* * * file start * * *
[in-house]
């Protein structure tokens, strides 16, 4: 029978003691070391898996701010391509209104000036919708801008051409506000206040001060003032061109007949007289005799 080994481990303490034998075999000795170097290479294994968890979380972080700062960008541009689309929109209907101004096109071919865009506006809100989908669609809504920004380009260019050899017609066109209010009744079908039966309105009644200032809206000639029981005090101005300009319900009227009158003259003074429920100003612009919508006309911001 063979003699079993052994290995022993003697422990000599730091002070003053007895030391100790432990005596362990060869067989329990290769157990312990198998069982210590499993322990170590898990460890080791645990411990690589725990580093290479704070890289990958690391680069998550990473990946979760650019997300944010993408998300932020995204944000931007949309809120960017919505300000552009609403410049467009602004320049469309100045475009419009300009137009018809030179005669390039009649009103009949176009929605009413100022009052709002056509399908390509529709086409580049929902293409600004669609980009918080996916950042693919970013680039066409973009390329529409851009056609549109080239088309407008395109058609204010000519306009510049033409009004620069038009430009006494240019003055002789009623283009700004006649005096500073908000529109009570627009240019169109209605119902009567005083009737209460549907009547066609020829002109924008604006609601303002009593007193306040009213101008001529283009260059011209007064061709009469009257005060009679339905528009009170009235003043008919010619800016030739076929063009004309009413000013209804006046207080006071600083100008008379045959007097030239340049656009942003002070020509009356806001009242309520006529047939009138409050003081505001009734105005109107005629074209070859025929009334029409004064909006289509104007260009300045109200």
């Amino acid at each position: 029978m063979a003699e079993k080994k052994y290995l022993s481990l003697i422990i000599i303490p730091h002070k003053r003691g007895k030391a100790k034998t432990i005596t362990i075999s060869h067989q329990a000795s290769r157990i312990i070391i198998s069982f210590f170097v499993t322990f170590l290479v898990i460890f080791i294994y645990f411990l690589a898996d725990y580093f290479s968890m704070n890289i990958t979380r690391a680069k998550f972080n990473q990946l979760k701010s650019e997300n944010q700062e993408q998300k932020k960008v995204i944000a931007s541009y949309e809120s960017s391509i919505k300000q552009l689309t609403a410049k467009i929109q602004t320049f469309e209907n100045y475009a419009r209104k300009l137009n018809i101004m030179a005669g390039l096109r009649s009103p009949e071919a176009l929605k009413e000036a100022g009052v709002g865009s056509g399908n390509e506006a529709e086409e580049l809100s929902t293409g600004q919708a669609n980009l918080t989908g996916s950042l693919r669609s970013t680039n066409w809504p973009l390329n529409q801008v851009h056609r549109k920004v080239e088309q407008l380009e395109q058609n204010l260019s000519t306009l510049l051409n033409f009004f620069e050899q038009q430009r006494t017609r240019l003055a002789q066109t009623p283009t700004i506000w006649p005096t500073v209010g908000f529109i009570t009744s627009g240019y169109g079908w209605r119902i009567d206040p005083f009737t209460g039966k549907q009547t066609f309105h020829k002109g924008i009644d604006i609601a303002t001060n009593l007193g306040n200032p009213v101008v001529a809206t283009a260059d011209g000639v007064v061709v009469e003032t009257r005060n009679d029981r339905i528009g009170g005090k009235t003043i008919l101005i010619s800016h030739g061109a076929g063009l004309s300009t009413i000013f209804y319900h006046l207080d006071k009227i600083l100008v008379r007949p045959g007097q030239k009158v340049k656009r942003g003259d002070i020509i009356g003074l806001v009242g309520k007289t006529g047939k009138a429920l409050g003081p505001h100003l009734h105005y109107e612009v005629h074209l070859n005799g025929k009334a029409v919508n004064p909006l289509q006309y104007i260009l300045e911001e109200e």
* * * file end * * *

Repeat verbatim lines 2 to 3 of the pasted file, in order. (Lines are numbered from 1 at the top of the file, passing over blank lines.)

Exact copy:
């Protein structure tokens, strides 16, 4: 029978003691070391898996701010391509209104000036919708801008051409506000206040001060003032061109007949007289005799 080994481990303490034998075999000795170097290479294994968890979380972080700062960008541009689309929109209907101004096109071919865009506006809100989908669609809504920004380009260019050899017609066109209010009744079908039966309105009644200032809206000639029981005090101005300009319900009227009158003259003074429920100003612009919508006309911001 063979003699079993052994290995022993003697422990000599730091002070003053007895030391100790432990005596362990060869067989329990290769157990312990198998069982210590499993322990170590898990460890080791645990411990690589725990580093290479704070890289990958690391680069998550990473990946979760650019997300944010993408998300932020995204944000931007949309809120960017919505300000552009609403410049467009602004320049469309100045475009419009300009137009018809030179005669390039009649009103009949176009929605009413100022009052709002056509399908390509529709086409580049929902293409600004669609980009918080996916950042693919970013680039066409973009390329529409851009056609549109080239088309407008395109058609204010000519306009510049033409009004620069038009430009006494240019003055002789009623283009700004006649005096500073908000529109009570627009240019169109209605119902009567005083009737209460549907009547066609020829002109924008604006609601303002009593007193306040009213101008001529283009260059011209007064061709009469009257005060009679339905528009009170009235003043008919010619800016030739076929063009004309009413000013209804006046207080006071600083100008008379045959007097030239340049656009942003002070020509009356806001009242309520006529047939009138409050003081505001009734105005109107005629074209070859025929009334029409004064909006289509104007260009300045109200």
């Amino acid at each position: 029978m063979a003699e079993k080994k052994y290995l022993s481990l003697i422990i000599i303490p730091h002070k003053r003691g007895k030391a100790k034998t432990i005596t362990i075999s060869h067989q329990a000795s290769r157990i312990i070391i198998s069982f210590f170097v499993t322990f170590l290479v898990i460890f080791i294994y645990f411990l690589a898996d725990y580093f290479s968890m704070n890289i990958t979380r690391a680069k998550f972080n990473q990946l979760k701010s650019e997300n944010q700062e993408q998300k932020k960008v995204i944000a931007s541009y949309e809120s960017s391509i919505k300000q552009l689309t609403a410049k467009i929109q602004t320049f469309e209907n100045y475009a419009r209104k300009l137009n018809i101004m030179a005669g390039l096109r009649s009103p009949e071919a176009l929605k009413e000036a100022g009052v709002g865009s056509g399908n390509e506006a529709e086409e580049l809100s929902t293409g600004q919708a669609n980009l918080t989908g996916s950042l693919r669609s970013t680039n066409w809504p973009l390329n529409q801008v851009h056609r549109k920004v080239e088309q407008l380009e395109q058609n204010l260019s000519t306009l510049l051409n033409f009004f620069e050899q038009q430009r006494t017609r240019l003055a002789q066109t009623p283009t700004i506000w006649p005096t500073v209010g908000f529109i009570t009744s627009g240019y169109g079908w209605r119902i009567d206040p005083f009737t209460g039966k549907q009547t066609f309105h020829k002109g924008i009644d604006i609601a303002t001060n009593l007193g306040n200032p009213v101008v001529a809206t283009a260059d011209g000639v007064v061709v009469e003032t009257r005060n009679d029981r339905i528009g009170g005090k009235t003043i008919l101005i010619s800016h030739g061109a076929g063009l004309s300009t009413i000013f209804y319900h006046l207080d006071k009227i600083l100008v008379r007949p045959g007097q030239k009158v340049k656009r942003g003259d002070i020509i009356g003074l806001v009242g309520k007289t006529g047939k009138a429920l409050g003081p505001h100003l009734h105005y109107e612009v005629h074209l070859n005799g025929k009334a029409v919508n004064p909006l289509q006309y104007i260009l300045e911001e109200e």